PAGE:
Automation of Business Processes

To ensure efficiency, our business processes have significantly transitioned from manual to automation. Apart from online application, we have introduced an interim payment solution for better controls.  The overseas developed and supported Loan/Grant Administration Management Information System (LGAMIS) is being replaced with a locally designed and supported Integrated Loan Management System for quick response and reasonable trouble shooting turnaround time. This will surely bring about enhanced efficiency in general and quick response to student queries via their respective portals.

Operational Policies

NSFAF is a dynamic organisation, like any other, thus through audits and risks assessment some operational policy gaps were identified. Hence 13 policies were reviewed and/or developed to effectively guide our day-to-day operations.

Improved Risk Management

We have introduced a three-layer risk management plan, comprising of an operational Risk Champions Committee, which reports to a dedicated Executive Management Committee on risk, which in turn reports to the board’s Audit and Risk Committee.  Because of this interactive approach, we have managed to close off 56 audit findings, reducing audit findings from 91 at the beginning of the current financial year to 35.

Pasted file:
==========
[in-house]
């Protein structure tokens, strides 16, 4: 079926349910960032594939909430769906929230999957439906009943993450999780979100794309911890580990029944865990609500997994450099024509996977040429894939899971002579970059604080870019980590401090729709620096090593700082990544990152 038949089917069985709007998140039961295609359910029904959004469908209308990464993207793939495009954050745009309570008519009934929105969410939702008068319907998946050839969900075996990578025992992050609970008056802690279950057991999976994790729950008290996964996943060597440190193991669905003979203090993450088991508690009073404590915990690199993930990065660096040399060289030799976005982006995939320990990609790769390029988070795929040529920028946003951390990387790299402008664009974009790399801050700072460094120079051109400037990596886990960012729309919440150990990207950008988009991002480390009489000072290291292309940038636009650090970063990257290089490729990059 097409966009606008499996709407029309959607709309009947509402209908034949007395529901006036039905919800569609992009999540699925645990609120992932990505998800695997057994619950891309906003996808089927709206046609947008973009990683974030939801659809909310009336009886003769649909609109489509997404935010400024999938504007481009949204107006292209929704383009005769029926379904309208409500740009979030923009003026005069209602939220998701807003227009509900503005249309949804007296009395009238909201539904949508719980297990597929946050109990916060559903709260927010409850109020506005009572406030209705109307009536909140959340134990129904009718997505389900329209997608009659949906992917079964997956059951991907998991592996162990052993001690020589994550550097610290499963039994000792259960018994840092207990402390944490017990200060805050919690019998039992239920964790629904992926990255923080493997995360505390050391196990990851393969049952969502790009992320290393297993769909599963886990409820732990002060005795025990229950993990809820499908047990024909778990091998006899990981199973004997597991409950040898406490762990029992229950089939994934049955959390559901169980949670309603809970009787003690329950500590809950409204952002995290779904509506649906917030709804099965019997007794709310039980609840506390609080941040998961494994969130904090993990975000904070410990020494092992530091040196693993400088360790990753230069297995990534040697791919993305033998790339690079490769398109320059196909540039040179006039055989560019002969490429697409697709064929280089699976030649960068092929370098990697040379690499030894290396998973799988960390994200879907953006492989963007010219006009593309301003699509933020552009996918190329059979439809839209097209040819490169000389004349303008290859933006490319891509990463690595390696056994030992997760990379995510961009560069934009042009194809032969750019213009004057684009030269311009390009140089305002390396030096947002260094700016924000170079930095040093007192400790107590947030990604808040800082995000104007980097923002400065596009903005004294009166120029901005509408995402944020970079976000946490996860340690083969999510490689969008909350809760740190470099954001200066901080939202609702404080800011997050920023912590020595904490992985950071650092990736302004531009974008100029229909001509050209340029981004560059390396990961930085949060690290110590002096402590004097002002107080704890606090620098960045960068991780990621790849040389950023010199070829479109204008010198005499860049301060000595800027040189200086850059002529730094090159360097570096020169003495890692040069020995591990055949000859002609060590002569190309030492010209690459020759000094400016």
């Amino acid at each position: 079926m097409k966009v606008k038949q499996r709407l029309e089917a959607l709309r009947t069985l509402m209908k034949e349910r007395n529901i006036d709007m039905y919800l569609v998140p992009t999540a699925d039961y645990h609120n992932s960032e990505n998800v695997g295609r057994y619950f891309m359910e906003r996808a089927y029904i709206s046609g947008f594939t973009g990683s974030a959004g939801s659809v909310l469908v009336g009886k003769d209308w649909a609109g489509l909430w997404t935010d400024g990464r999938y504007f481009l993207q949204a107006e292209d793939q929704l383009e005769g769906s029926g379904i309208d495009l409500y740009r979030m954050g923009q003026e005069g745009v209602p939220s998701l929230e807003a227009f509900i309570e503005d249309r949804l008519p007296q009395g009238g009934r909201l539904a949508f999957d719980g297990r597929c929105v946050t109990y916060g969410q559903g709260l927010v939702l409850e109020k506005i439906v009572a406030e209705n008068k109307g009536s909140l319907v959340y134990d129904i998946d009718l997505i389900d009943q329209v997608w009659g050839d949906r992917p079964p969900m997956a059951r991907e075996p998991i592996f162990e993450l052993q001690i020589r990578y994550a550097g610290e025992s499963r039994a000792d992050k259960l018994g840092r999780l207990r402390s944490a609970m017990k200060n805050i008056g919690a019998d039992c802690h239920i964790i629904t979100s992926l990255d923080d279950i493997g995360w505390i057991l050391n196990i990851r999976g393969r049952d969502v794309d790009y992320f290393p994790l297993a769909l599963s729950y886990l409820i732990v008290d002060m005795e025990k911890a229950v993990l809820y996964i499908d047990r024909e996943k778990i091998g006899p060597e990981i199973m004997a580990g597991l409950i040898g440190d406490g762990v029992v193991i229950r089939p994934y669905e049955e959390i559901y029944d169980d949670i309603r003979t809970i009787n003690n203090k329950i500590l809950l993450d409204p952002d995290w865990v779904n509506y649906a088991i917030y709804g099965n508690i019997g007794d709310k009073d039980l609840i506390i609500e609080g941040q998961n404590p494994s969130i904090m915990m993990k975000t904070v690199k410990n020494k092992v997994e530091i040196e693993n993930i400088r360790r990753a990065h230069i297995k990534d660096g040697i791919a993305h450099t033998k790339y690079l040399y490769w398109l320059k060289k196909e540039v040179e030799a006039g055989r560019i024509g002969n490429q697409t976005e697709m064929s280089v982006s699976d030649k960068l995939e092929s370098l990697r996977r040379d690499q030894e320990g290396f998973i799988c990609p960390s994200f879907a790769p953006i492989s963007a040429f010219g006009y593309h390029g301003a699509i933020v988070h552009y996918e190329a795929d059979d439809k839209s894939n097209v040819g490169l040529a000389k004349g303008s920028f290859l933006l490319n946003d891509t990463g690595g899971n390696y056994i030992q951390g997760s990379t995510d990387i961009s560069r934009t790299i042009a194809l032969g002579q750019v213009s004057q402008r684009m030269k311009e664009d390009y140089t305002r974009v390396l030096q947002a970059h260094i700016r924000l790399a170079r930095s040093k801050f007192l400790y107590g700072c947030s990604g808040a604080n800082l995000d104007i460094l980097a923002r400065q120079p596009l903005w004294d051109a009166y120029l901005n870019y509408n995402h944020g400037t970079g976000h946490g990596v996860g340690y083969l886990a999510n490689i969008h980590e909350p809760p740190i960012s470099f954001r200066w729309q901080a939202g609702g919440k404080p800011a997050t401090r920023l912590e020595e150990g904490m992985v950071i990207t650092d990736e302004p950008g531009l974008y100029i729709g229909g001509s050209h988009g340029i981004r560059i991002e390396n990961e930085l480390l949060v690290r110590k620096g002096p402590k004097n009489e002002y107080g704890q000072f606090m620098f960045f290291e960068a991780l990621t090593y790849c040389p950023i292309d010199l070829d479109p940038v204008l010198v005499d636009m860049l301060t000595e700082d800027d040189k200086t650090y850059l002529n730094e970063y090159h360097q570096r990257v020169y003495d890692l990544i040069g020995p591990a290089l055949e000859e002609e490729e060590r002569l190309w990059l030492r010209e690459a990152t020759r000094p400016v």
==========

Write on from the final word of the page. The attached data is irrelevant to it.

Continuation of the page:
Improved Corporate Image

The Fund had a history of appearing in media for the wrong reasons, mostly on account of in-fighting (fighting between management and the board) and also on account of poor service delivery. It is pleasing to note that there is a cordial working relationship between management and the board. The Fund has also made strides in improving its service delivery, as mentioned above, most processes are either fully automated or in a process of being automated.   

(HM):   What would you regard as the highlight of your role as CEO so far?

(KK): The sustainability drive and stakeholders’ engagement to create an understanding of our processes. For the last two years we have successfully negotiated reduced registration fees with some IHLs for NSFAF applicants pending the finalisation of the award process. We engaged Treasury through our line Ministry for funds to be released to ensure timely students’ payments.